They walked the fields and picked up rocks each spring. “We loaded them on a stoneboat which the Hefflingers pulled,” clarified Heather’s mom Joy. And they would use the horses instead of a tractor to cut and carry wood for the furnace. Heather recounted, “I was the oldest and there were no boys, so I stacked a lot of wood.”
But it wasn’t all work. Heather remembered that after the family would return from church, she would duck into her room to change clothes and then avoid the kitchen and sneak out a side door so she could roam free in the fields without having more chores right away. “I loved the smell of fresh hay, fresh tilled earth,” she shared.
Heather graduated from Onsted in 1994. After marriage to George Connett and a short stint in the cities of Tecumseh and Addison, Heather (Wooden) Connett returned. When asked why, she said, “I needed to go back to the country – back home.”
Besides raising three boys, Heather is a manager at Woodstock Wine and Cheese, works at Country Market, and until its recent closure, worked at the Onsted Community Fitness Center.
Heather shared: “I really enjoyed my time working with elders, rangers, and vets.” Also, from a young age, Heather helped her mother, Joy, with care of the Wooden School fundraising projects.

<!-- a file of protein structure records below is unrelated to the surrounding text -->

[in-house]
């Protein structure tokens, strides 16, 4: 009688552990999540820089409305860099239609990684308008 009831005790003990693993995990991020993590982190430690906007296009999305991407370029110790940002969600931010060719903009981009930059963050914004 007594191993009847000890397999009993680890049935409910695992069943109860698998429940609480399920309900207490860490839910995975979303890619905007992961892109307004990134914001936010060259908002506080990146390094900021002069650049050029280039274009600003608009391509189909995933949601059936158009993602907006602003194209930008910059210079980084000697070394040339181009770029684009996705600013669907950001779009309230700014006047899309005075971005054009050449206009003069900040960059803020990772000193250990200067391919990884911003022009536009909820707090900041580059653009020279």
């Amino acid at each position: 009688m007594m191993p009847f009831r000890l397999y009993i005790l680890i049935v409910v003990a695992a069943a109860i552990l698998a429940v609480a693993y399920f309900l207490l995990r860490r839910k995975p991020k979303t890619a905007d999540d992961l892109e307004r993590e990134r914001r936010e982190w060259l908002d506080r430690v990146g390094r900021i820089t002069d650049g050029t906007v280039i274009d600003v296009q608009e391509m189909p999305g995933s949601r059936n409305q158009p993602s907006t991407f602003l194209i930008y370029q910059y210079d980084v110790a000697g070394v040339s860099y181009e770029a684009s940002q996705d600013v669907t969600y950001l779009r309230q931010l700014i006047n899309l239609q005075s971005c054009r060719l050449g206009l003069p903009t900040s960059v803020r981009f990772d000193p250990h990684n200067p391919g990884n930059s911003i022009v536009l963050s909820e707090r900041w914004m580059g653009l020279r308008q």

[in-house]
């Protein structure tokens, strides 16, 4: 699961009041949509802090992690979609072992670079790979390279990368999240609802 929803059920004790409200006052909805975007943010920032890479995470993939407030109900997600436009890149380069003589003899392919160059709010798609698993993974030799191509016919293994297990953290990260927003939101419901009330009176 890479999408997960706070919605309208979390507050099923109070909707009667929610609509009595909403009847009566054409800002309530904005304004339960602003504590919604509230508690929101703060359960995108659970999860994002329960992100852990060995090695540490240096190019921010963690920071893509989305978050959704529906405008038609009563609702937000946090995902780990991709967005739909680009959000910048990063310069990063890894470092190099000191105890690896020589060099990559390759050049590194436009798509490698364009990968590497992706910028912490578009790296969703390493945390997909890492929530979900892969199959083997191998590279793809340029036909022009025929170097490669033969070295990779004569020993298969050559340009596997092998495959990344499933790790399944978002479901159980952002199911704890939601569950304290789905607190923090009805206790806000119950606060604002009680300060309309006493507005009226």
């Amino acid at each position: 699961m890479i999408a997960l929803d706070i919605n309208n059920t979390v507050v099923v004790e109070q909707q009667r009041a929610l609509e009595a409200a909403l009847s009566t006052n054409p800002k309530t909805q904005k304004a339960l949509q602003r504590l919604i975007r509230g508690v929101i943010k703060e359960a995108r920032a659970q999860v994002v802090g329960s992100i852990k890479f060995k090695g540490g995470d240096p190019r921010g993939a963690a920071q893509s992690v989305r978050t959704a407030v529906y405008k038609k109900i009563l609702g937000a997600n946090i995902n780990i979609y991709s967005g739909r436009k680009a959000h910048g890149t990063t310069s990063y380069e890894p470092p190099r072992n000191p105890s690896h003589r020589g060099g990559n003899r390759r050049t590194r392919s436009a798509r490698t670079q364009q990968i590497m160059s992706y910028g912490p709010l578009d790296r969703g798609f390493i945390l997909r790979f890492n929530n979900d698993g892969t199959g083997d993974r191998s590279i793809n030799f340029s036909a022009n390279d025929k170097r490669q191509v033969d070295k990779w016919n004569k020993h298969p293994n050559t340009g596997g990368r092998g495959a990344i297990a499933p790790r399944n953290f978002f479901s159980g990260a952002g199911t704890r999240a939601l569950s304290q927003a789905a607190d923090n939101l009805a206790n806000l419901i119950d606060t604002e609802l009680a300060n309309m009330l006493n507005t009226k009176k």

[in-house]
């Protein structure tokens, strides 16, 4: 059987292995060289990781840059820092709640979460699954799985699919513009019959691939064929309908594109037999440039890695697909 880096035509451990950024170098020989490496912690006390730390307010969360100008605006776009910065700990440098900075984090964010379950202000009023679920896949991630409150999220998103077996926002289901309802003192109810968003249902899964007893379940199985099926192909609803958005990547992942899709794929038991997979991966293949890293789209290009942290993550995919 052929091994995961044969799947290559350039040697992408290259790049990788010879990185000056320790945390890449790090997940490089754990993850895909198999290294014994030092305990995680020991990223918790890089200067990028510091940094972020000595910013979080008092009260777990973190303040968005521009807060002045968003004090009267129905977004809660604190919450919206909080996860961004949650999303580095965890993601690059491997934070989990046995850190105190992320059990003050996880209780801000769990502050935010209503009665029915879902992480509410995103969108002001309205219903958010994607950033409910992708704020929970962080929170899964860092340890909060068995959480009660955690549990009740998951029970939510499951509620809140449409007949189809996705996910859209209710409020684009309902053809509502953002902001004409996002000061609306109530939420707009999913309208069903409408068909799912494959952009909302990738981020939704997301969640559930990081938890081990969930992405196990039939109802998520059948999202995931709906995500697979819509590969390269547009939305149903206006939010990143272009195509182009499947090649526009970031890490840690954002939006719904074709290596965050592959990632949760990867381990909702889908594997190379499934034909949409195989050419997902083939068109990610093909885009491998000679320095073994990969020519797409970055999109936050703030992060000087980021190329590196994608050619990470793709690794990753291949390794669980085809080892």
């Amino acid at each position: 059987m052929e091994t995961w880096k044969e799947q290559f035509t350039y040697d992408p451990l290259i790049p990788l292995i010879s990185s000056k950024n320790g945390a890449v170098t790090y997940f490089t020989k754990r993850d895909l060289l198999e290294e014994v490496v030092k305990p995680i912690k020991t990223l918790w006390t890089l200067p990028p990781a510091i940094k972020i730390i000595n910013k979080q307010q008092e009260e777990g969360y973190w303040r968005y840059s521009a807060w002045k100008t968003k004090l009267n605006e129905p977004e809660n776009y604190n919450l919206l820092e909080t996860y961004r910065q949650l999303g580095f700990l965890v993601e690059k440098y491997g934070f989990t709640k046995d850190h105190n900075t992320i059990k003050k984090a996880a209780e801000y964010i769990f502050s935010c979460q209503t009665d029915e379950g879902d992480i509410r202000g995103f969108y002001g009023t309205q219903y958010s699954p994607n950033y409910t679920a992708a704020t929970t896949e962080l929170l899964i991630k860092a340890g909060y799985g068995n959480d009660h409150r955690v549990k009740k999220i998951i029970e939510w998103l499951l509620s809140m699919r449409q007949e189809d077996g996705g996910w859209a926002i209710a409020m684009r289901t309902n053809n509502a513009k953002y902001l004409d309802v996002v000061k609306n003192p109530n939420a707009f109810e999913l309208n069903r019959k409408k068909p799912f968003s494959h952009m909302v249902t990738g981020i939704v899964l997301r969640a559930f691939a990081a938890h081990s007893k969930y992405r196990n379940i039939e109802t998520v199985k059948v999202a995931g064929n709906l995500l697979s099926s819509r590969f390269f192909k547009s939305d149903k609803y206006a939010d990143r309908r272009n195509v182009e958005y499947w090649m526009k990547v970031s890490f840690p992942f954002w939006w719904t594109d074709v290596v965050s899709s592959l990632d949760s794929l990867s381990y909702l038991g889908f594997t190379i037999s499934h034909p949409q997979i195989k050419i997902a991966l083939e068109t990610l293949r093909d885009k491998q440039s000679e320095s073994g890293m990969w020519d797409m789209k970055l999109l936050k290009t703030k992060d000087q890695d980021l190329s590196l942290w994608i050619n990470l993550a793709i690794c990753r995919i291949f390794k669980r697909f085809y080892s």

Heather’s son, Cameron Connett, is the fifth generation of Woodens to graduate from Onsted schools, though numerous other relatives attended. He has two younger brothers who are soon following in his footsteps.
Cameron attended the Lenawee Tech Center for part of the school day. He was captain of the robotics team this year and was excited that the team competed at Kettering University. This gave him time to check out the school where he plans to attend in a few short weeks. He credits his interest in technology to Onsted’s PLTW teachers – middle school teacher Jason Hunt, and Tech Center leader, Josh Wonders. Cameron has an agreement with Neapco for an internship in January 2021. Neapco is a leading supplier of driveline solutions in Farmington Hills. Cameron credits his cousin, Billy Ruttkofsky, for not only mentoring him with auto bodywork but also to use YouTube to teach himself how to fix cars to flip.